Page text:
New Internationalist

Loving my land, dying inside

Issue 345

Poems from Malaysia by Anushka Anastasia Solomon.

Background

‘Since the 1970s Amnesty International has raised serious concerns that fundamental human rights enshrined in the Malaysian Constitution and international human-rights law are threatened by the Internal Security Act (ISA), which allows indefinite ?preventive? detention without trial, and by a broad array of other laws restricting rights to freedom of expression, assembly and association. Many of these laws were inherited from the British former colonial government and subsequently tightened incrementally. Their application has been both politically motivated and selective, with those targeted including political or social activists, academics, students, journalists, trade unionists and other peaceful members of civil society perceived by the Government as threats.’

From Amnesty International briefing, 20 October 2001.

Glossary

dikir barat — a traditional musical performance. Everyone is seated cross-legged on the floor. The lead sings and the rest of the band claps their hands and move their bodies to a beat and tempo.
durian — Malaysian fruit with a thorny hard green shell and soft custard pulp encasing seeds inside. Westerners find the smell of durians too strong.
jangan kuhatir — don’t worry.
kain songket — intricately woven gold embroidered cloth used by Malays for traditional dress.
koviar — the lowest caste among the Tamils from Sri Lanka.
permaisuri — Queen
pahlawan — Warrior
ringgit — the Malaysian currency.
selamat datang — the traditional Malay greeting of welcome.
songkok — a black cap.
Yang Di Pertuan Agung — title for the King.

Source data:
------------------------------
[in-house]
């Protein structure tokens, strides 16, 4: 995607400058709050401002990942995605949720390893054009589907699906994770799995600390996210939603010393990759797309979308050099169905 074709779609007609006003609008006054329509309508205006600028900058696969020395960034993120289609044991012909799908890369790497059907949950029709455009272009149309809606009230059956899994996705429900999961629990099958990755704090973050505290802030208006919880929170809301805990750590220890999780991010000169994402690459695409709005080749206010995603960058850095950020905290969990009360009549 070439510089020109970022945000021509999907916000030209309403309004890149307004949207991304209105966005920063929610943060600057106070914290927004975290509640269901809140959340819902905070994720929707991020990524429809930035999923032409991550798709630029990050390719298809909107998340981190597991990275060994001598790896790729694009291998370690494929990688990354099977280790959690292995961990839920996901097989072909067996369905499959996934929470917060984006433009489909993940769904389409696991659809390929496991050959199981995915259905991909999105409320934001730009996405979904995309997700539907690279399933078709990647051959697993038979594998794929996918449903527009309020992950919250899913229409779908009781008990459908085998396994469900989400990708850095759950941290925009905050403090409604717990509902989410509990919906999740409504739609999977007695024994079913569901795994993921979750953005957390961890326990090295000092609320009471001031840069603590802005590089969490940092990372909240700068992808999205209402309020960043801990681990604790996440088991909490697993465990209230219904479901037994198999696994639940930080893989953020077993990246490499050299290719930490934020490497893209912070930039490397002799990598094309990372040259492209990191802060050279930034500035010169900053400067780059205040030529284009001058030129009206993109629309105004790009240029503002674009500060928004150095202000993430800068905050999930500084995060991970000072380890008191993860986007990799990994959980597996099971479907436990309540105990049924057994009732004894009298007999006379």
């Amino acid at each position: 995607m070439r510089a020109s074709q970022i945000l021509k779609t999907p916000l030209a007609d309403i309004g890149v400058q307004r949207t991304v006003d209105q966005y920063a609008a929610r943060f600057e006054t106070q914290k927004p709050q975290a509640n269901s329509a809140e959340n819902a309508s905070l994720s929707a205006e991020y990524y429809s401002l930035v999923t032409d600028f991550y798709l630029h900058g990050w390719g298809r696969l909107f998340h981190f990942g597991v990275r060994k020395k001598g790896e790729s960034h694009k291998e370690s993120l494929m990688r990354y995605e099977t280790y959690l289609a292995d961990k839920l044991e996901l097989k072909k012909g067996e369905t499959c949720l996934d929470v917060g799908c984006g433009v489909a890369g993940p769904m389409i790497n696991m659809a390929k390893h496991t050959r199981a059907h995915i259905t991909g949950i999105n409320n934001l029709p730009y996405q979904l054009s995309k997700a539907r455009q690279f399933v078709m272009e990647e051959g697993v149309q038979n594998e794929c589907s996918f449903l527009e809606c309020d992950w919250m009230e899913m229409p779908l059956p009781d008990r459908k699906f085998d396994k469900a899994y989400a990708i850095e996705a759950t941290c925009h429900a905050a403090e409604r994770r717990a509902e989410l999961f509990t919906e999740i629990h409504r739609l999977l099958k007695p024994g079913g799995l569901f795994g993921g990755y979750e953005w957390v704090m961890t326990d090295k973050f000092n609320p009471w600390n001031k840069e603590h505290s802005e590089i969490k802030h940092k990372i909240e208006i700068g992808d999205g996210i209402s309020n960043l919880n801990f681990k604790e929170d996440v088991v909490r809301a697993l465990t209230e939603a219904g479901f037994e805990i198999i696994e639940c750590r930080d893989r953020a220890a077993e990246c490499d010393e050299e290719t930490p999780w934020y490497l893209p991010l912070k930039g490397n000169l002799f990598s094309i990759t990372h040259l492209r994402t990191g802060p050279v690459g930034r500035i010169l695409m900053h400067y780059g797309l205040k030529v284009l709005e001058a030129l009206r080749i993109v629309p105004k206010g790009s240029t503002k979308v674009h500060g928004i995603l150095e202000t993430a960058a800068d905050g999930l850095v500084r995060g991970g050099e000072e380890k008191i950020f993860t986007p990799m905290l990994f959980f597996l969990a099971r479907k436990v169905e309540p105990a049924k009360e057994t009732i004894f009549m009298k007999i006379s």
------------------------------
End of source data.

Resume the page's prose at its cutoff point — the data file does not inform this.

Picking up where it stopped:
Yap Ah Loy — Chinese governor of Kuala Lumpur in its founding years. Lived 1837-1885.

Raped, Draped and Relegated

I slept with the Prime Minister, Mahathir,
jangan kuhatir, why not, I am not
telling a soul. He unloaded his songkok,
bald, ribald and bare — why do you stare?
You know he does it. You, his wife, do you
care? You, his daughter, didn’t you hear the hymen tear?

I force the details on you mad, bad and glad
to share how he gunned me down
like a muted, molted hare, blinded
by the headlights of a snare in a singularly
built concrete jungle Mahathir —

Jangan kuhatir, cracked open my skull,
monkeyed my brain and can you bear it
broke even the bars of the jail to suffocate
this tale before I turn pale and stiff like
a bed of nails I say I could not lay on so
my soul sank out from under him
gasped and suffered and piteously died
while you all sat around the table covering
your ears drowning my tears

supping chinese elixirs, drumming dikir barats
karaoke klapping hands, Eh wah! Eh Wah!
Aweh! Aweh! accepting ringgit bribes
beckoning some long forgotten moon, you
forget you are afraid of stricture, denying all
scripture, you crow as I cry

How he soiled the marital bed!
How he drew the mattress to court!
How uselessly, uselessly I fought!

When he called, beating his chest,
‘Are there any men out there?’ no-one
came baring their breasts, he was right —
Mahathir, jangan kuhatir — We are an
emasculated nation, emancipated from
nothing and constipated with everything.

I do declare, if I Look East, as you feast and
and see a rising sun, my brains are unctuous
matter, dissolving before the witch doctor’s
chant is begun.

If you remember correctly
before he mended memory and gave you
a medical history he came —

A Malay Dilemma
his own medical balls poured into some
pants, mouthing heresy, masking fantasy,
asking in ornate oratory to placate your anxious ass